Sen. Pridemore’s run for state auditor backed by Southwest Washington Democrats
Democratic leaders in Clark County and three nearby legislative districts announced this week that they endorse State Sen. Craig Pridemore, D-Vancouver, who will run for state auditor this fall.
Democrats from the 17th, 18th and 49th districts, as well as the Clark County Democrats, expressed their support for the current lawmaker. Pridemore announced his candidacy in November. He served six years as Clark County commissioner before running for the Senate in 2004.
Two other Democratic lawmakers, Rep. Mark Miloscia of Federal Way and Rep. Chris Reykdal of Olympia, also have announced their intent to run for auditor.
Pridemore also has been endorsed by state representatives Jim Moeller, Tim Probst and Sharon Wylie, all Democrats from Vancouver. Other endorsements include: Clark County Commissioner Steve Stuart, Vancouver mayor Tim Leavitt, Battle Ground Councilman Mike Ciraulo, former state representative Joe King, and former Vancouver mayor Royce Pollard.
“I am so honored to have the support of the people I have been serving for years,” Pridemore said in a statement on Monday.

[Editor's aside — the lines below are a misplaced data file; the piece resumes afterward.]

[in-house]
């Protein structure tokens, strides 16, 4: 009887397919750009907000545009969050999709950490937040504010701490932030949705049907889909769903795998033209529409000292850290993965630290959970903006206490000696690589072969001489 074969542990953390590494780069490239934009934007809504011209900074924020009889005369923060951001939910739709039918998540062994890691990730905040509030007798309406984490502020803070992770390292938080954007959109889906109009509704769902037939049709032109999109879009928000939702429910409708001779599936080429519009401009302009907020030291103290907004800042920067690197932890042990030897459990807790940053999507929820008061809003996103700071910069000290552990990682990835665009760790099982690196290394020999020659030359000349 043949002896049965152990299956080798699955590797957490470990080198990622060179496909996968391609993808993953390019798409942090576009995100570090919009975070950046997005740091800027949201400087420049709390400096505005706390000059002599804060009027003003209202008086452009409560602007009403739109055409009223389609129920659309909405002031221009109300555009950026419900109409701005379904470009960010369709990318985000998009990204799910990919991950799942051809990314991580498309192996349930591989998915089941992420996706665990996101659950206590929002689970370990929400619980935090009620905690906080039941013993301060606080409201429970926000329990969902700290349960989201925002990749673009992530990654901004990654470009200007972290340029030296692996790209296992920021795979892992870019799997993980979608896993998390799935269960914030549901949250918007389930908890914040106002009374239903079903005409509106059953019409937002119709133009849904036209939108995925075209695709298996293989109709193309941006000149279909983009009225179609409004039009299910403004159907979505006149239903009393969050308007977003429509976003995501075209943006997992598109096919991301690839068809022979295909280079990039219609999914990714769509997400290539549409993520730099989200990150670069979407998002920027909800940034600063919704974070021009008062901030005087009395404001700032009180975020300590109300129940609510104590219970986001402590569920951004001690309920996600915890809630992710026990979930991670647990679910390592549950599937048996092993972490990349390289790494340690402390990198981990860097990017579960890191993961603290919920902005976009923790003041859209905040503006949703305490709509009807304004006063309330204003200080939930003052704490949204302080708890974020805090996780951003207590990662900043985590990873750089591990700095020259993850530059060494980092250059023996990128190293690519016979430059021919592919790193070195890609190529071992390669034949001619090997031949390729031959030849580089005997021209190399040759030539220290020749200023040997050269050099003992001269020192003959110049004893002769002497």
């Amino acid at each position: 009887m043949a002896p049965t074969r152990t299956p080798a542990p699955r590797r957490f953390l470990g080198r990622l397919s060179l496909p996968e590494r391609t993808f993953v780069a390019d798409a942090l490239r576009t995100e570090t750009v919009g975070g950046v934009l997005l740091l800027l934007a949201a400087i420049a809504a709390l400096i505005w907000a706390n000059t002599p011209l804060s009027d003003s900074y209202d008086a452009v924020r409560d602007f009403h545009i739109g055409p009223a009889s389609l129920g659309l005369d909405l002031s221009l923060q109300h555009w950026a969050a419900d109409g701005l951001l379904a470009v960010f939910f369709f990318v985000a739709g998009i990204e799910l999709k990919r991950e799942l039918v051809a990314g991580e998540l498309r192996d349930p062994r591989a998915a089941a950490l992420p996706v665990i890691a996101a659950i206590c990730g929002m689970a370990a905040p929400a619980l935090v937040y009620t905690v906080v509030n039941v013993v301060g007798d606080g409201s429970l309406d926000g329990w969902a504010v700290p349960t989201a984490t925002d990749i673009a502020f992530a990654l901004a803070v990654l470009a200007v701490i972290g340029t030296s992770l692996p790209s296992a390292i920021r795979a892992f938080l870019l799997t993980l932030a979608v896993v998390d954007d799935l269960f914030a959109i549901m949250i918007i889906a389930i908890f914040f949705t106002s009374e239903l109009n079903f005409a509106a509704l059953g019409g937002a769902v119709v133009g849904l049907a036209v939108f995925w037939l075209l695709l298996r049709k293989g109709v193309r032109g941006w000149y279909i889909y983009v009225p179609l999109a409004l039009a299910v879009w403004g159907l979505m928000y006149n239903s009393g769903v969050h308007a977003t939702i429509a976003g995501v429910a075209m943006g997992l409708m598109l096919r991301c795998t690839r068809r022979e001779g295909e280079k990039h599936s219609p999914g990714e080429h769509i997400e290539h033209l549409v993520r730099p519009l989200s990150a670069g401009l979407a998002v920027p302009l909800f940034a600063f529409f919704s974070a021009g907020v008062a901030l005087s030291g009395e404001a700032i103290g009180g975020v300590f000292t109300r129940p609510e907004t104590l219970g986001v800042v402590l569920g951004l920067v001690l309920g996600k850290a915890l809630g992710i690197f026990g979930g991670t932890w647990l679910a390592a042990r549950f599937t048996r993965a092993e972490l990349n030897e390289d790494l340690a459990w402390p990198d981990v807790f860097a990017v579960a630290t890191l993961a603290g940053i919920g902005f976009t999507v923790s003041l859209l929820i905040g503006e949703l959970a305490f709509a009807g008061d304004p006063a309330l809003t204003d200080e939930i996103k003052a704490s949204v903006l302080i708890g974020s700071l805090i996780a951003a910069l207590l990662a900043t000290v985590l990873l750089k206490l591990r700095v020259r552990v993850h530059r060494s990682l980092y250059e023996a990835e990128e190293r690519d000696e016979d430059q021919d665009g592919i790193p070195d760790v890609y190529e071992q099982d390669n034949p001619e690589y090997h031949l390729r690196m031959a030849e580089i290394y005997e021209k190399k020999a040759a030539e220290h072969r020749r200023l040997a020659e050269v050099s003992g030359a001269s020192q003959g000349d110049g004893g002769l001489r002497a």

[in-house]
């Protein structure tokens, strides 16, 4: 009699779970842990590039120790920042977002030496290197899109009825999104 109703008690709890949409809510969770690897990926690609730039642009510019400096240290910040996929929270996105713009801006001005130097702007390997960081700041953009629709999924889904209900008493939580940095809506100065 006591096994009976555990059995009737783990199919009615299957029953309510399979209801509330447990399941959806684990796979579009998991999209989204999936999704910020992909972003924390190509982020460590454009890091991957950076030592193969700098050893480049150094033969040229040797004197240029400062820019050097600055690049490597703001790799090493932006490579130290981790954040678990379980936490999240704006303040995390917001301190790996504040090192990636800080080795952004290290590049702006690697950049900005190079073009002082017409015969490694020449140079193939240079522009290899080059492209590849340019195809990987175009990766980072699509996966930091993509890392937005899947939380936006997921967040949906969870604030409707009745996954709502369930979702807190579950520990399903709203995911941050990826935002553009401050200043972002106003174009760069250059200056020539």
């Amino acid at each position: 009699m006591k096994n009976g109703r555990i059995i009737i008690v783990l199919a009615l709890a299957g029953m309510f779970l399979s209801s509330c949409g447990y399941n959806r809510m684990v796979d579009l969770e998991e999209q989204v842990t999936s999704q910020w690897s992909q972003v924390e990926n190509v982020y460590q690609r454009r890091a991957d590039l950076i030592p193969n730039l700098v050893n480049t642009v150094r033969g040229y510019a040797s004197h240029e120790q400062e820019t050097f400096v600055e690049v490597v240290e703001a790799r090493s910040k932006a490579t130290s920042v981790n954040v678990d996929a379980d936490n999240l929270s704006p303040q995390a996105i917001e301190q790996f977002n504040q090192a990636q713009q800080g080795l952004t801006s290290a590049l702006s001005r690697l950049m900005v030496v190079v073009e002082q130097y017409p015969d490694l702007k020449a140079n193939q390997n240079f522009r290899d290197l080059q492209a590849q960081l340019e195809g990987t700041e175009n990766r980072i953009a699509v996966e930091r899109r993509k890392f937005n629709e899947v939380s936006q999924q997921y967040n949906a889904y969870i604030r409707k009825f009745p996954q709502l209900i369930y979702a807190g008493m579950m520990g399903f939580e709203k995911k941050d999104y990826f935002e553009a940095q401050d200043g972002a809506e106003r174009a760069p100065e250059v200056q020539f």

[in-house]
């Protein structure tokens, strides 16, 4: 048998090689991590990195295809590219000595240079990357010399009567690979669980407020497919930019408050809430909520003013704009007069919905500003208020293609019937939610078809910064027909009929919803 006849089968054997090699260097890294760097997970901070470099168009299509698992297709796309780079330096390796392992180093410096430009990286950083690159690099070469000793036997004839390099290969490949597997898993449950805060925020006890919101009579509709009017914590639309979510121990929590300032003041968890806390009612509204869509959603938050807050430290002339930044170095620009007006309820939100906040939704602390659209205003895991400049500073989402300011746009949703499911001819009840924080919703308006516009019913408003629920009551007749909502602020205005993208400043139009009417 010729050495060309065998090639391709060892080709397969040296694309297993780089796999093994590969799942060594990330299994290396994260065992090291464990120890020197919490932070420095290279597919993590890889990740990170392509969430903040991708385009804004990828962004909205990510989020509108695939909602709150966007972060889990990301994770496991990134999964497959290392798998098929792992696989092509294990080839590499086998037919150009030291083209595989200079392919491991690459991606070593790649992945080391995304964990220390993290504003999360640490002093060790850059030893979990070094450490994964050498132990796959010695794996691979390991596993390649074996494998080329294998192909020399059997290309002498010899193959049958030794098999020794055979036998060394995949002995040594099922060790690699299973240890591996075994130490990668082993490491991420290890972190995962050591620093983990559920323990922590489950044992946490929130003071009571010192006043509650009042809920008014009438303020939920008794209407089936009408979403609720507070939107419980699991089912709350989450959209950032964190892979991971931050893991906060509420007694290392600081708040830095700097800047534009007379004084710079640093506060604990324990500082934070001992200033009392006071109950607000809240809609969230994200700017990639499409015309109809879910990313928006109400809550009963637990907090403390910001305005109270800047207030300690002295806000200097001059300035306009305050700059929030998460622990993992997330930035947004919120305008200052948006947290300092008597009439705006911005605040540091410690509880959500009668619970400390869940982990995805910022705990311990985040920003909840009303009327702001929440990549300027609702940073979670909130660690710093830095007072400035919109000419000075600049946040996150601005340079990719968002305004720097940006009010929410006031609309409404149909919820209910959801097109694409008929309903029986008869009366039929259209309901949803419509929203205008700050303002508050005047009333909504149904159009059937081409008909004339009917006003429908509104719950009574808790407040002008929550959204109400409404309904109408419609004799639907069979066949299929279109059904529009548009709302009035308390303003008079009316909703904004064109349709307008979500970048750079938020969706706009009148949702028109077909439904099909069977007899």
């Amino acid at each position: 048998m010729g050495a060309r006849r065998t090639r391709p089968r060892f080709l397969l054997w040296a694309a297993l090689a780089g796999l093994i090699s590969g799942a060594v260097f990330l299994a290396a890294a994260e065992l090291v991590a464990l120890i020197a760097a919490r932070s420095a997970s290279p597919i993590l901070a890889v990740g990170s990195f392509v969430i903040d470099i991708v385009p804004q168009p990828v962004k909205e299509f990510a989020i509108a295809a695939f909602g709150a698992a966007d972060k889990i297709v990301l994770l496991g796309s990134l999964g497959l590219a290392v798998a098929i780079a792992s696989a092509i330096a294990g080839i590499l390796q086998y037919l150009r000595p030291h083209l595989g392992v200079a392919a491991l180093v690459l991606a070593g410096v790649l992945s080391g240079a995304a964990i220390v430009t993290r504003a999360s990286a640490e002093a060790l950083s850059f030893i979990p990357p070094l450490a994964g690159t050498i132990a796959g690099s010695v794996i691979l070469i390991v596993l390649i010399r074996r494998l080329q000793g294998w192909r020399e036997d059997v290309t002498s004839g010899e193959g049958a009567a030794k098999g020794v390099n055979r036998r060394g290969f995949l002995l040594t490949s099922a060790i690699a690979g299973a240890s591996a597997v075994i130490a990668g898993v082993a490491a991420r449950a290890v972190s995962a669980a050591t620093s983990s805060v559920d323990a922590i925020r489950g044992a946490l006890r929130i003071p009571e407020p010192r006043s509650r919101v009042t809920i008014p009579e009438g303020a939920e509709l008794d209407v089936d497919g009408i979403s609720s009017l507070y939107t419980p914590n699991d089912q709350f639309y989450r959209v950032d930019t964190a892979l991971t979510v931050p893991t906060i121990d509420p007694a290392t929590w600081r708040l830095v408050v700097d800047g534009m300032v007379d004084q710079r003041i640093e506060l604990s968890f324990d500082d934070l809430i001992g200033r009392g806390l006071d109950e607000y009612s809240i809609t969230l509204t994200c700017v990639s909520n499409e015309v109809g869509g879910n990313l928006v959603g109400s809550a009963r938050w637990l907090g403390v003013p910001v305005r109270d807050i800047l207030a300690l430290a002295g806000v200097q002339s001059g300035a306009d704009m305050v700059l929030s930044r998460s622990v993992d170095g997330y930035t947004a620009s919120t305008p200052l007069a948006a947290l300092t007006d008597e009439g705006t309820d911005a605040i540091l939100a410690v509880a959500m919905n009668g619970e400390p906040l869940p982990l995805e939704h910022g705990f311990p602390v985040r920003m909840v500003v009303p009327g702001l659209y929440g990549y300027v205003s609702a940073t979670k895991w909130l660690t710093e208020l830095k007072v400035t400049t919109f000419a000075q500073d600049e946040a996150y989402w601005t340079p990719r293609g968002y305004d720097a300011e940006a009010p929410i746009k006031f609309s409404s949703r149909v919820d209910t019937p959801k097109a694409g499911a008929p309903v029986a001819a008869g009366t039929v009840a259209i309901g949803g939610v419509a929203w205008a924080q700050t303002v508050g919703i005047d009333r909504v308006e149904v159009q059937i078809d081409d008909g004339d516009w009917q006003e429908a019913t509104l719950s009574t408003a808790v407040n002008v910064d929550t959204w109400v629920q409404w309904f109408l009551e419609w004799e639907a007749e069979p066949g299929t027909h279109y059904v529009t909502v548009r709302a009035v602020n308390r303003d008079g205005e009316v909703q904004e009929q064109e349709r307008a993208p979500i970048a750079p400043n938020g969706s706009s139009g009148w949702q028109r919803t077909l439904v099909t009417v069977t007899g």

Before seeking public office, Pridemore served as chief financial officer for the Clark County Department Public Works. In the early 1990s he oversaw day-to-day operations for a Los Angeles County accounting firm that specialized in audits of local government.
As a legislator, he chairs the Joint Legislative Audit Review Committee, which oversees state agency performance audits. He also chairs the Senate Government Operations Committee, which considers legislation dealing with the accountability and efficiency of state and local governments. He is the former vice chairman of the budget-writing Ways and Means Committee and the past chairman of the Economic and Revenue Forecast Council and the Select Committee on Pension Policy.
Pridemore, 50, is a native of Clark County and the son of a millworker and a teacher. He graduated from Fort Vancouver High School and served four years in the Army before attending the University of Washington, where he graduated with a degree in political science.
In early 2010, he launched a short-lived campaign for the 3rd Congressional District seat, but he soon withdrew from the race, citing a failure to raise enough money to run a competitive campaign.
The auditor’s job pays $116,950 a year.